In a previous column I wrote about how important it is to find an empathetic healthcare staff and oncologist. Healthcare staff members who go unnoticed too many times are the amazing nurses. My nurses, whether in clinic, during chemo, or in the hospitals, were a major part of my healing and recovery. This is National Nurses Week 2017, so I thought it would be fitting to pay homage to all the reasons nurses who mean so much to me, and the role they played during my journey to recovery and even after.
Dear nurses who were present during my cancer treatment,
Thank you for holding all the pieces together. You often work long hours, but still find a way to wear funky socks and rock nurse clogs like no other. Thank you for playing an extremely crucial part in my recovery, and caring about me from the moment we met.
Reassuring me that I was not a cancer patient when I left the hospital parking lot made a world a difference in how I viewed myself. Thank you for not just being my nurse, but for being my lifelong friend. You helped make my appointments a little less stressful and scary. Knowing that I’ll be seeing a “friend” gives me something to look forward to. When it comes to “scanxiety” and the nerves I rack up with all my labs, this source of comfort is amazing. You have an extremely special gift in getting to know patients one on one. I’m so incredibly grateful for the amazing team of nurses I have, whether it was my regular biweekly team, or the ones I saw occasionally. You always know how to make my visit just a little bit brighter.
I am very grateful you spent the time to get to know me. I am so thankful for your attentiveness and your ability to piece together everything. Thank you for knowing when to make my oncologist aware of any odd things you catch during our time together.
Thank you for advocating for me when I didn’t know advocating needed to be done. The insurance referrals, the pharmacy fills and even the recommendation letters. I watched you fill out those forms and wait on hold for more minutes than any nurse should have to listen to that classical music. I watched you stand there, after you had been standing on your feet all day, to make sure I would be covered to get the care that I needed.
I was very moved when you surprised me with the biggest sunflower balloon you could find, and was touched that you took the time to decorate my “chemo throne” on the last day of my treatment. I also will never forget the fact that you remembered I was allergic to Tegaderm, and always making a makeshift tape cover for my port so we could still keep it sanitary. Thank you to the hospital nurses who understood this and didn’t make me feel silly for needing to use tape.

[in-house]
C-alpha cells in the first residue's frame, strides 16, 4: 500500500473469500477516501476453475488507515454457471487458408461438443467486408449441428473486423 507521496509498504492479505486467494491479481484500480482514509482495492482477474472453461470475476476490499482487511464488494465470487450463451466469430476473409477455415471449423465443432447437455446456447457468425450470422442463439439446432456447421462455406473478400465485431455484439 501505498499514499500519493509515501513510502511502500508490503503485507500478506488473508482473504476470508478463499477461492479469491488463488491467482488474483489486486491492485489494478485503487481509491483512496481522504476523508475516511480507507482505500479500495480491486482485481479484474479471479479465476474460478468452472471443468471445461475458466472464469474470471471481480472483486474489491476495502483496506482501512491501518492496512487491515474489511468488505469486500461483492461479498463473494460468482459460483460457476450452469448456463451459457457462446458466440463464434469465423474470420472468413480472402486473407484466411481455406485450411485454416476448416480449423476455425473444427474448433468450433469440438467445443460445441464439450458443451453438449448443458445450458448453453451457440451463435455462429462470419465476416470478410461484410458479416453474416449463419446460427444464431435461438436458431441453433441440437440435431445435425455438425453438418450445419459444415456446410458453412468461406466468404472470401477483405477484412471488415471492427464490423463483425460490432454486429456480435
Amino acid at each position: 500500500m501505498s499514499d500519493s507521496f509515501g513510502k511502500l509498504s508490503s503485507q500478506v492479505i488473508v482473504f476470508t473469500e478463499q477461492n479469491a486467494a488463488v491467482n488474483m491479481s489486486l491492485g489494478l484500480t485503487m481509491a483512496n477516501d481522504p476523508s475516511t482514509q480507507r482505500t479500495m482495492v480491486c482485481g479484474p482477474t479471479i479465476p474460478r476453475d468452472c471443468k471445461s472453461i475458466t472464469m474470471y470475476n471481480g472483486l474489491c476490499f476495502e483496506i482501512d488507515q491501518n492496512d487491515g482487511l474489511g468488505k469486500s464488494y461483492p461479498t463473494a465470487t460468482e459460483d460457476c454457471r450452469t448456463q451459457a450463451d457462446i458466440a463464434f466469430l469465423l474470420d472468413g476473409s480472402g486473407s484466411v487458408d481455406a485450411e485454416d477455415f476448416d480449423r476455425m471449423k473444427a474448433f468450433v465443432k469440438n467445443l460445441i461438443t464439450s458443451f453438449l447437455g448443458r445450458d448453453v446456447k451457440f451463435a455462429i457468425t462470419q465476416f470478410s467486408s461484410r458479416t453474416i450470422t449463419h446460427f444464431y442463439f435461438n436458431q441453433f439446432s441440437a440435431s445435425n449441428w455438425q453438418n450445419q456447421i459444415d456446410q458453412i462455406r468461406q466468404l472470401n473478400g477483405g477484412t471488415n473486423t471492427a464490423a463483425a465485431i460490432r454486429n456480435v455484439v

Thank you to the nurses who weren’t “assigned” to my case, but still cared and put effort into helping me with what I needed in that moment. Especially those of you who were my nurses while I was hospitalized. I know those shifts are long, and you were watching over an entire floor of patients. I apologize for being cranky when you had to wake me up at 3 a.m. for blood draws. I also appreciate the silliness and willingness to laugh with me. Those moments in the hospital during my emboli were some of the scariest, and I’ll never forget blowing up the gloves and playing the pranks. (Actually, I might forget (chemo brain), but I have it all on film!)
Lastly, thank you for your all-around care. You made my treatment so much less painful and scary and frankly, I’m not sure how the healthcare system would function without you.
I’m sorry that sometimes your role as a nurse is diminished, or looked down upon in our society. That’s why I hope to emphasize and reassure you that without you, my experience would have been much scarier and filled with less smiles. I needed you, and I appreciate your ability and willingness to be there for me more than you can ever know.
Thank you for being you.
Everything’s gunna be okay.
Love and light,
Note: Lymphoma News Today is strictly a news and information website about the disease. It does not provide medical advice, diagnosis, or treatment. This content is not intended to be a substitute for professional medical advice, diagnosis, or treatment. Always seek the advice of your physician or other qualified health provider with any questions you may have regarding a medical condition. Never disregard professional medical advice or delay in seeking it because of something you have read on this website. The opinions expressed in this column are not those of Lymphoma News Today, or its parent company, BioNews Services, and are intended to spark discussion about issues pertaining to lymphoma.
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